In August I drove our Silver Saturn Station wagon across town to see a mechanic. I explained what the car was doing, gave him my cellphone number and took off on a run home. I ran down a fairly busy street then picked up the greenway across town to a few blocks from home. Along the way, a mechanic called and said the repairs would cost $750. After talking with my wife, we decided to bring the car home until we had the money to fix it. In the meantime, we did without the car. We rode our bikes to the grocery, to church, to the library, to work. We rode the bus to those places too. (OK, not church. The bus here doesn’t run on Sundays.)
Along the way, we decided to give ourselves four months without a car, basically until Christmas.
Then as Sept. 28 approached, we decided to donate the car to the St. Vincent de Paul Society (my mother is a Vincentian). Why Sept. 28? That was the day the state of Indiana decided our registration expired. We filled out the form online and within an hour, we were called. I short time later, we got a call from the tow company. It was set. On Friday, Sept. 28, between noon and 3, our car would be towed away. We were to put the keys and title in the glovebox. Then early Friday, the driver of the tow truck called. He was in town and wanted to pick up the car. Sure. By 9:30, we were officially car free.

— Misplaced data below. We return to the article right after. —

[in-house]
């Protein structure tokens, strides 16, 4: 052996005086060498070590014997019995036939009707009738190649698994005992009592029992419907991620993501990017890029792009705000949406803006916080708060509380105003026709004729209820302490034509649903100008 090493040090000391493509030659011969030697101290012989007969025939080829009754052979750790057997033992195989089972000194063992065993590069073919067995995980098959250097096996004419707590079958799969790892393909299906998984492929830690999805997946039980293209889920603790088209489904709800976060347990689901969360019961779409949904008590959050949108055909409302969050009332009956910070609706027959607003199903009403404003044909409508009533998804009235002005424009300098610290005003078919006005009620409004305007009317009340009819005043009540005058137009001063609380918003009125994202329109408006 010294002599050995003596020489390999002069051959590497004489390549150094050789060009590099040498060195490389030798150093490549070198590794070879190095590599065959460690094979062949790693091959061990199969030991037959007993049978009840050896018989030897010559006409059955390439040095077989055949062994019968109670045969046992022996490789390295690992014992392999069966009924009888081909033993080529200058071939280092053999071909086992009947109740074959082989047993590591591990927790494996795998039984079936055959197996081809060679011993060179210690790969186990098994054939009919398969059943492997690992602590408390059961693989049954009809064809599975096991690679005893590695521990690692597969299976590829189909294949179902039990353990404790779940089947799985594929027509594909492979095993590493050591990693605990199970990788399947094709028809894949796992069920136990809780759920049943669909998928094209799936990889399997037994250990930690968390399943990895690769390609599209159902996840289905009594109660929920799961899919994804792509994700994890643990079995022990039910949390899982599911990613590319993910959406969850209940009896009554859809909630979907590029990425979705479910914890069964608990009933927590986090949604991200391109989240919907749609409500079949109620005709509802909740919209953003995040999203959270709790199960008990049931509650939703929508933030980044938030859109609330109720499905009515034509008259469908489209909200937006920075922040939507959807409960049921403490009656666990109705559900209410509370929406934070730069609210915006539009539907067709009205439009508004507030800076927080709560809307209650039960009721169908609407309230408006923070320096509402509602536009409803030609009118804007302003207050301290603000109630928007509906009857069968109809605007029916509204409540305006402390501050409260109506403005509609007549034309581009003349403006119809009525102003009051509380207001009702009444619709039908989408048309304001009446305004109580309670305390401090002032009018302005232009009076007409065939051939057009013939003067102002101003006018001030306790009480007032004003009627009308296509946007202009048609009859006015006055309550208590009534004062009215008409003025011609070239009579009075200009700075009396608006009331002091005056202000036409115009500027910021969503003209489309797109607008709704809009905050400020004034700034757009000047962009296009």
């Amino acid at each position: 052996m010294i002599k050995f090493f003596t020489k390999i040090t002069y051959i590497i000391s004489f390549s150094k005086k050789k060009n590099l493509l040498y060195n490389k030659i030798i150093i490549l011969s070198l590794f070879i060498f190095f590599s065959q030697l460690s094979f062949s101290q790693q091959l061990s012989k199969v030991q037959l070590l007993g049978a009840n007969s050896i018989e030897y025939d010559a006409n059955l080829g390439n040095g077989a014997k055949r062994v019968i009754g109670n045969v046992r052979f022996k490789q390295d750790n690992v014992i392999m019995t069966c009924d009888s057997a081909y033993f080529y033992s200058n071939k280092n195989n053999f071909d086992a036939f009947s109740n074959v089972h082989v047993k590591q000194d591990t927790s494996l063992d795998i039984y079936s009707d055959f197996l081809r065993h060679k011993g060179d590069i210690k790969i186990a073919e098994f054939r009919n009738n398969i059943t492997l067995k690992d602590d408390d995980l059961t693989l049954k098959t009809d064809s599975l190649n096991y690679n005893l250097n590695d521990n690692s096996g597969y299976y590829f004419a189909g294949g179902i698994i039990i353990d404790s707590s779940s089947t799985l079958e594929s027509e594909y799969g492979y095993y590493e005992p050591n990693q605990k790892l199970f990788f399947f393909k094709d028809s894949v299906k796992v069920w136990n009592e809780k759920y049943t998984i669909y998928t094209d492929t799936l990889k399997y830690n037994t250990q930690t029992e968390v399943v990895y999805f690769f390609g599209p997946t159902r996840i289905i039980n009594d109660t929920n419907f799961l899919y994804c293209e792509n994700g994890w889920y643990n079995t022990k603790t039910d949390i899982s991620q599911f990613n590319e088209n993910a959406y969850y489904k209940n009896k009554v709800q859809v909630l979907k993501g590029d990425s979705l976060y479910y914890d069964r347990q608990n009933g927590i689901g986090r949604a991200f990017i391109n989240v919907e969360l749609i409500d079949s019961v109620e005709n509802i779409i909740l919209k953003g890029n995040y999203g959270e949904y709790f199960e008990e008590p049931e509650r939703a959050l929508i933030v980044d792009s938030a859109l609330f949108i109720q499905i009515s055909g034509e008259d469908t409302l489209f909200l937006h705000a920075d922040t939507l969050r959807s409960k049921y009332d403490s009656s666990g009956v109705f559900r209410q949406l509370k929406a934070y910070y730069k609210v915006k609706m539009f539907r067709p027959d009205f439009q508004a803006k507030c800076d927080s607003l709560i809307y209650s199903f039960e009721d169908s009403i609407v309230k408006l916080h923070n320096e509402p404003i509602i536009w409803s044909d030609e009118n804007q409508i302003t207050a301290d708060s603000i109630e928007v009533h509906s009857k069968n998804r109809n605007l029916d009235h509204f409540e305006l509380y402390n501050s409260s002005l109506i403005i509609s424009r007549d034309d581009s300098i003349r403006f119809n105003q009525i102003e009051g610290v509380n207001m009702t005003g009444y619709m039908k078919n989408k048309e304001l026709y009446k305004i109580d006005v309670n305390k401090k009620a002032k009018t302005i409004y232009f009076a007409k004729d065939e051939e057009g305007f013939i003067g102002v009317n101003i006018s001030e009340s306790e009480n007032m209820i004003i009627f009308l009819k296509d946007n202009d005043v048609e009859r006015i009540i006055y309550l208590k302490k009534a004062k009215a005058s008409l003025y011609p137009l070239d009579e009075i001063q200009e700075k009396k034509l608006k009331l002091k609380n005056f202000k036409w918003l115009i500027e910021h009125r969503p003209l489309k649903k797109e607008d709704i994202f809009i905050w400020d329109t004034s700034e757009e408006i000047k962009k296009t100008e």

Chris Balish’s book How to Live Well Without Owning a Car planted the car-free seed. It just took a few years for the seed to germinate.